A month passes. I lose more weight.

For the sake of my mental health, I have stopped watching the news quite so often. I try to distract myself, to crowd out the negative thinking: re-read familiar books; watch old films; indulge in creative writing; sign up for short online courses that sound interesting, such as How to Create a Poem and Psychological First Aid in Pandemics. All of us at work are struggling to adjust to the new remote working, but there is a sense that we are facing the challenge together. The way we work is having to change, and we have to try alternative ways of communicating every day. I do not adjust to change well; I take longer these days to do things differently. It seems I just get used to one thing when someone suggests that it is not working, and something else takes its place. My fear of failing starts to kick in.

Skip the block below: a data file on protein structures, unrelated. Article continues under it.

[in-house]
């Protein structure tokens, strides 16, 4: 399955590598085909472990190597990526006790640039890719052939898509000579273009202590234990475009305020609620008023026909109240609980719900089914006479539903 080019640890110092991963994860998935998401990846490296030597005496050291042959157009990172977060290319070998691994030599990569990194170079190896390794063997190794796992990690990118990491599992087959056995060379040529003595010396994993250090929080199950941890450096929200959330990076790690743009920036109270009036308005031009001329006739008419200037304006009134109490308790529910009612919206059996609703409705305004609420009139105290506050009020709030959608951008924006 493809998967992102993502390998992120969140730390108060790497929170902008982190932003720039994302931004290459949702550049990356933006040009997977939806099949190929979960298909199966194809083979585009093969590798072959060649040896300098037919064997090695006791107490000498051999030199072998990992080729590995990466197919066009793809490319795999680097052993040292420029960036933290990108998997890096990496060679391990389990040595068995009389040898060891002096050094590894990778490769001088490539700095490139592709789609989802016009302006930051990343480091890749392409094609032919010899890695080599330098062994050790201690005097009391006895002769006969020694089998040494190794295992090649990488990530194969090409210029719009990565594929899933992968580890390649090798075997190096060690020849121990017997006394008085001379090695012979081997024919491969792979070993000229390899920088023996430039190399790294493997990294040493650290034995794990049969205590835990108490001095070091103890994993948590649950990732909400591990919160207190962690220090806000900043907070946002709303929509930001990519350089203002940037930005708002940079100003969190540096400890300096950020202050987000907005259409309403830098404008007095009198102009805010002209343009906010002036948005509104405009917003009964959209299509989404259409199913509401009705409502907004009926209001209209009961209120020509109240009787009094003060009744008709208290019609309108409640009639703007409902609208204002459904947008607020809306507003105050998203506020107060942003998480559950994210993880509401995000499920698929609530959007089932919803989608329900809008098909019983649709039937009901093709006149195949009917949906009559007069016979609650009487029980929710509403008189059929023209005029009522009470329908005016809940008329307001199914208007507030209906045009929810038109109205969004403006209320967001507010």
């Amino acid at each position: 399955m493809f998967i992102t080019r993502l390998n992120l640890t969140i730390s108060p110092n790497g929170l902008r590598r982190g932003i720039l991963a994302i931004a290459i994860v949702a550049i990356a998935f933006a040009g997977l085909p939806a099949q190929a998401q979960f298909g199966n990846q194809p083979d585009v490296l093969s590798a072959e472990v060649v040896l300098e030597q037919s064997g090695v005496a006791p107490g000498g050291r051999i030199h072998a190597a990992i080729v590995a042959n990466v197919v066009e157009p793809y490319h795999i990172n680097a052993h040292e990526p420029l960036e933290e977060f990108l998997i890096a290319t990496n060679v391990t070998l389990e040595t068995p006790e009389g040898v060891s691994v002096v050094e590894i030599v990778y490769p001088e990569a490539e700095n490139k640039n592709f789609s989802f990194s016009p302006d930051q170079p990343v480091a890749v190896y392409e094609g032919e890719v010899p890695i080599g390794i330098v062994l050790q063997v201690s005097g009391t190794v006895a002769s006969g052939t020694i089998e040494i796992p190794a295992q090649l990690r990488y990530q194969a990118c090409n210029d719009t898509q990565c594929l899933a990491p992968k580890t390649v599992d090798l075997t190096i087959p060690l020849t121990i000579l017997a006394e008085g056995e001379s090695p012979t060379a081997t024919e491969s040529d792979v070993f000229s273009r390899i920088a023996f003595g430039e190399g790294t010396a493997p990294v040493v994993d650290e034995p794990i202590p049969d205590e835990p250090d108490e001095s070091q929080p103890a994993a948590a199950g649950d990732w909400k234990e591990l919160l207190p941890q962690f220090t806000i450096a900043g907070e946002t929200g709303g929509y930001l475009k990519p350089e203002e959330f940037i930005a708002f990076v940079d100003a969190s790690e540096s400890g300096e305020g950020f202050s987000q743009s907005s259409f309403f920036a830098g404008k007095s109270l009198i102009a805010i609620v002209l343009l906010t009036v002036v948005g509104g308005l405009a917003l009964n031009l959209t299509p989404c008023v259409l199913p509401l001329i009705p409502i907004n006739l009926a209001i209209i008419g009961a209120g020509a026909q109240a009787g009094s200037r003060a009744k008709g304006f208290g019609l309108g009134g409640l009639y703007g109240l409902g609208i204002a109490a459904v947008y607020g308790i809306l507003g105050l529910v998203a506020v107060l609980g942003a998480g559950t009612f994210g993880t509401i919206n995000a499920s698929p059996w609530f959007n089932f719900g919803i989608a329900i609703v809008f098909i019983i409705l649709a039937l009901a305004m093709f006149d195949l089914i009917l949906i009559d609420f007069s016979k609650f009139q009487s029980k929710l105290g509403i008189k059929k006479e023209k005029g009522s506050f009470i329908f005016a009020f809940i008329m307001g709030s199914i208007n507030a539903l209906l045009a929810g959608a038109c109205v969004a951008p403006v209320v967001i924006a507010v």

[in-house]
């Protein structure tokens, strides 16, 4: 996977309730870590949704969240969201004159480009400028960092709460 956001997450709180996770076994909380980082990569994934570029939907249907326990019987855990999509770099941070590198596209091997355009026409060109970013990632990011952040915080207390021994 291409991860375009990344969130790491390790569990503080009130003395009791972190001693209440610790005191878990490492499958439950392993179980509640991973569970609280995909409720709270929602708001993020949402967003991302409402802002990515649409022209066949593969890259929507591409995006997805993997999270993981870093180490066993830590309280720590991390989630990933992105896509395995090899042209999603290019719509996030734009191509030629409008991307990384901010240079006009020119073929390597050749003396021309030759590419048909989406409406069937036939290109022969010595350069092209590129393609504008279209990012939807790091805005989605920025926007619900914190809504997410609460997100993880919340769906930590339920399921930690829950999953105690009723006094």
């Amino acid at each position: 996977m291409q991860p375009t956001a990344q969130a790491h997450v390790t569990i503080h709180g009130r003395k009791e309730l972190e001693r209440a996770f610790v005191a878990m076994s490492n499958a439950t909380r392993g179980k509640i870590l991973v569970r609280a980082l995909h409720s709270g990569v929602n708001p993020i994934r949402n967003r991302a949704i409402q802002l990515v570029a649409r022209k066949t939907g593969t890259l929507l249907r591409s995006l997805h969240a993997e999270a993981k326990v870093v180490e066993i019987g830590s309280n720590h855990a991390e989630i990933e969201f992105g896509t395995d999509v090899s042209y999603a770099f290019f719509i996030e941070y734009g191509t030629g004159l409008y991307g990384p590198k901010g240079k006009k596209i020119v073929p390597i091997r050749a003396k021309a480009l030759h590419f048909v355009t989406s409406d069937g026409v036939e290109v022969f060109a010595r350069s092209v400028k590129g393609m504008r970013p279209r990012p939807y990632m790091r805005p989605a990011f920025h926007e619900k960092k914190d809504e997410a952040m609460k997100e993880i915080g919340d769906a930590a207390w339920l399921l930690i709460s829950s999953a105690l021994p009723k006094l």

Friendships outside of work have altered too. I know that circles of friends have had to shrink as priorities shift, but I am shocked at how many of the people I considered friends now ignore my emails and texts. It is sobering to realise that I do not make the cut. My self-esteem was never very high to start with, and this makes it plummet further. There is a sense of being completely on my own and that community spirit has disappeared. I wonder if everyone feels like this, or whether it is a reflection on my worth to the wider community. The thought crosses my mind that few people would notice or care if I became one of the COVID-19 death statistics.

Two months in. Lockdown is easing. Cases are falling. My weight loss has stopped. The Government publishes a roadmap for our way out of the pandemic, but I look at it with deep suspicion and a sinking feeling. It seems far too simplistic to suggest that we will be able to go back to normal life within the next few months. The virus is only lurking, and will mercilessly take advantage of any carelessness. “Over by Christmas” – where have I heard that before?